In Its First Year, Passion and Fashion Club Offers Students an Outlet To Express Themselves


Elvan Ngo

Freshman Evelyn Barrera founded the Passion and Fashion club during the 2020-2021 school year.

Kendall Whiteside, Assistant Editor

Freshman Evelyn Barrera started the Passion and Fashion Club this year in the hopes that it will help its members “express how they feel through fashion,” she said.

As a new student, it can be hard to meet new people, especially because of distance learning at the beginning of this year. Librarian Ms. Ann Poteet, the club’s staff moderator, said that the club created a “great community-building experience for many of our freshmen.”

Barrera said she wants the members of the club to believe in themselves. “They can do more than they think they can,” she said. 

Ms. Poteet and Barrera both help students create new pieces of work and learn new skills, and Ms. Poteet said that she has learned to be patient when learning a new skill. 

For example, someone wants to make a dress, gloves, or a bucket hat and they just learned how to work a sewing machine,” she said. “Go for it. We learn from hands-on experience, and making mistakes is okay. It doesn’t have to be perfect. It’s just fabric.”

Barrera’s own personal goal for the club is “to meet new people and help people know what career they would like to do in the future, but with some pinch of fun,” she said. 

The club meets every week for about 30 minutes to an hour. For the first part of the year, club members met via Zoom, but once the school shifted to on-campus learning, they began meeting in person. 

While meeting on Zoom had become something the members looked forward to, Ms. Poteet said the first in-person meeting felt “a little like a reunion,” she said. 

Some of our members had been on campus only once or twice,” she said. “We got to hang out in the makerspace with the door open, sun warming us, and music playing, getting to know the sewing machines.”

For meetings, Barrera sometimes poses a challenge that incorporates certain materials to be used on the clothes being sewn and produced.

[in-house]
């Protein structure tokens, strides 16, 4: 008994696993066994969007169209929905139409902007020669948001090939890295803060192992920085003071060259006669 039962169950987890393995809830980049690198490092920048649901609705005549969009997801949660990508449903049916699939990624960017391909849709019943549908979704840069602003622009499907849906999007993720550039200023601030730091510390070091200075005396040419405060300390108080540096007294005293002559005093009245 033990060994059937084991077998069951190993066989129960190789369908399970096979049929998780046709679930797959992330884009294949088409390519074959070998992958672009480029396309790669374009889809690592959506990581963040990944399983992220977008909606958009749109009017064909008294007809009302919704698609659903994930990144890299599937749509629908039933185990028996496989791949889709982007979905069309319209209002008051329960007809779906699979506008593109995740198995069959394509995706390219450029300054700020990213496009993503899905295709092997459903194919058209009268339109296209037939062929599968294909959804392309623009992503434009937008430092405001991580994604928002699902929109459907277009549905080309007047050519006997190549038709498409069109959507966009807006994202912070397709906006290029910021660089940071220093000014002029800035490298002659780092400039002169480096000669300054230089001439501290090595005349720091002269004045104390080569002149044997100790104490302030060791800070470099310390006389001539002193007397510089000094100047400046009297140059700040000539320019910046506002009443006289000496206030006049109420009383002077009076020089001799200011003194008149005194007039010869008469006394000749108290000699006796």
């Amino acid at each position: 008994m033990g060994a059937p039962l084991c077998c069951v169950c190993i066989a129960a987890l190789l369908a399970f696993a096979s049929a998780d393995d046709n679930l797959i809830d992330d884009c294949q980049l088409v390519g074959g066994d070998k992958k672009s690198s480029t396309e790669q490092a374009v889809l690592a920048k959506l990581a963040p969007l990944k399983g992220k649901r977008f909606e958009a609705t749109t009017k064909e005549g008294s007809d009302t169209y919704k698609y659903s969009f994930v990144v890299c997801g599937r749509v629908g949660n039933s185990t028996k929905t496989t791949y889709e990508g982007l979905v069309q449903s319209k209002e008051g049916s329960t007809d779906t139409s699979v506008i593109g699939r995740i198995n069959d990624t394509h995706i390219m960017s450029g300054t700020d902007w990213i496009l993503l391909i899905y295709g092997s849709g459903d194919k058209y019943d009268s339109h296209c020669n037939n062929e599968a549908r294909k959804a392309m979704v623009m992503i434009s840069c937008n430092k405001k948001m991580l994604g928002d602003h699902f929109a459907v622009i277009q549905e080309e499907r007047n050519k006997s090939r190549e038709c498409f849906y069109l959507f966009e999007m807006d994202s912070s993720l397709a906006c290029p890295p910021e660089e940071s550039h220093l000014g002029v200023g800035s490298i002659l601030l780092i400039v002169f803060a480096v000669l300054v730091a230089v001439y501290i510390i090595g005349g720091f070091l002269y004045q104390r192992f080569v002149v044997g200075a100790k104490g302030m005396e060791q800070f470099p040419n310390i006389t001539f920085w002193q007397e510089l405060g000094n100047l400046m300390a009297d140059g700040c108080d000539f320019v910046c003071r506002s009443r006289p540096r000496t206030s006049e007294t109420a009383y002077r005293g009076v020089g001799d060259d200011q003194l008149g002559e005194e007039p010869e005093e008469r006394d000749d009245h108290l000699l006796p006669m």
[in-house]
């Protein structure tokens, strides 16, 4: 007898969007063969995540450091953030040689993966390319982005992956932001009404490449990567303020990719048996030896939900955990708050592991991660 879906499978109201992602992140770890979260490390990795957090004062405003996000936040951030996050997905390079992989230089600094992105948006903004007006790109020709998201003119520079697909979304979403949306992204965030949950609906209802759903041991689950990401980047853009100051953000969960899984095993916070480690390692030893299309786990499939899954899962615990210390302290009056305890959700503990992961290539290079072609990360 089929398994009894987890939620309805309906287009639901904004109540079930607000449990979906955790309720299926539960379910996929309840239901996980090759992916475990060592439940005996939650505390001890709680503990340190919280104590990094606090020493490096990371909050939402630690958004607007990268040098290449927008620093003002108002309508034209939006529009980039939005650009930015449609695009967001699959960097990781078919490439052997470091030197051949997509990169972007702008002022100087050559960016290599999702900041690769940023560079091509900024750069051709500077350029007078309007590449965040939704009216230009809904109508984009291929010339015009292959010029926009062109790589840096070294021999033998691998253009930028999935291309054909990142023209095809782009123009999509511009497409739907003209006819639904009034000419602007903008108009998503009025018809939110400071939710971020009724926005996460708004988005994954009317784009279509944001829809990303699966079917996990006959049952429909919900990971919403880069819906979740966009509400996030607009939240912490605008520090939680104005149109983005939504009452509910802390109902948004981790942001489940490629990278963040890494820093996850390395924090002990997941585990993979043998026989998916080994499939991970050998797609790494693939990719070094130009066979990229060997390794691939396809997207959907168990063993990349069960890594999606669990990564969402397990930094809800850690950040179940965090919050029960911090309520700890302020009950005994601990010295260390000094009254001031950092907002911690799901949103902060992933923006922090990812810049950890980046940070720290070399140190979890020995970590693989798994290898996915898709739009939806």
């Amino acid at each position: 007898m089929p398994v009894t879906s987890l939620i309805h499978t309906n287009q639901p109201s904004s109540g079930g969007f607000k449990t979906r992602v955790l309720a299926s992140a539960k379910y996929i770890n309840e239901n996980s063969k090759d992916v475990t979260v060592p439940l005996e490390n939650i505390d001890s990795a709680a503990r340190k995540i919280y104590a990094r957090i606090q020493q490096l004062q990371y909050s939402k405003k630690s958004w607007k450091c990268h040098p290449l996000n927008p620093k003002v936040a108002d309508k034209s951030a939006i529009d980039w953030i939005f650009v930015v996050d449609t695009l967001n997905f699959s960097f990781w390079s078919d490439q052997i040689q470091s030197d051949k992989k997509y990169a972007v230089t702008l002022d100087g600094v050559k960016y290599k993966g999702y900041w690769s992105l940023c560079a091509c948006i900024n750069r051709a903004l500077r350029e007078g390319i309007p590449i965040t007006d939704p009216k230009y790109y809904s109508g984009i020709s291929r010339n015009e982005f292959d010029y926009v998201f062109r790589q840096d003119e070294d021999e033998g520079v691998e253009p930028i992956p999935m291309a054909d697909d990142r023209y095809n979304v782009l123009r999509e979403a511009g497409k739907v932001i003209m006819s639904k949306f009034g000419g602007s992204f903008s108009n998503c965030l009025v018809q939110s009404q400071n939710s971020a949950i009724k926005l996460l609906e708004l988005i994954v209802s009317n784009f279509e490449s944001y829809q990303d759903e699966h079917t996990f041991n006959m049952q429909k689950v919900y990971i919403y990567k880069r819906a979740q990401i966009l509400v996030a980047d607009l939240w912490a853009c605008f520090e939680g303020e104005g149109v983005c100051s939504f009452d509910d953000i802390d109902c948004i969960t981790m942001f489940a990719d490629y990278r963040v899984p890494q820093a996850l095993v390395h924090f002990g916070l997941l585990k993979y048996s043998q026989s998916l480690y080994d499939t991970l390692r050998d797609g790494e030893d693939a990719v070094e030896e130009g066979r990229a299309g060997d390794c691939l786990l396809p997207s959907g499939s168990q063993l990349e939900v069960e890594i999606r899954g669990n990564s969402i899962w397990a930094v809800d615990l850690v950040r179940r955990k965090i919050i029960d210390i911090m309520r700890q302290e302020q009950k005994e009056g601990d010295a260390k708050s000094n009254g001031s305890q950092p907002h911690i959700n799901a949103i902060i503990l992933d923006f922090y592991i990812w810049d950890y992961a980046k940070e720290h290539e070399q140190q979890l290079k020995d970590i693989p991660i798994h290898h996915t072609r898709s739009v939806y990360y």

While the club meetings typically last an hour, Barrera doesn’t set a time limit for the meetings. “I go with the flow, it doesn’t really matter,” she said. 

Each club meeting takes a similar structure. At the beginning of the meeting, Barrera allows for socializing and talking about fashion in the media, and then the club talks about different ideas and patterns they want to make. 

The skill that Barrera is teaching the club right now is how to sew. “Right now we [are learning] how to use a sewing machine,” she said. “We are learning how to make patterns, and how to design and sketch.”

Barrera also wants to teach all the members “how to make patterns and make their own outfits,” she said. “I also want them to learn different designs and the different varieties of fashion.”

The club was Barrera’s creation and she thought of it while laying in bed. “One day I was laying in bed and then I just thought, ‘Hey, what if there was a fashion designing club,’” she said. 

Part of creating the club was getting a staff moderator. Ms. Poteet has had experience in clothing making, which made her a good person to help moderate the club. 

Sewing is one of my hobbies,” Ms. Poteet said. “I’m a quilter, and in the past was the moderator of a club called Little Dresses for Africa, and also taught a summer sewing camp for La Salle. Plus, I was asked by a ninth grade student who was full of enthusiasm and had strong ideas of what the club could be.”

“I love our students, and love to help them build skills to make whatever they dream up,” Ms. Poteet said.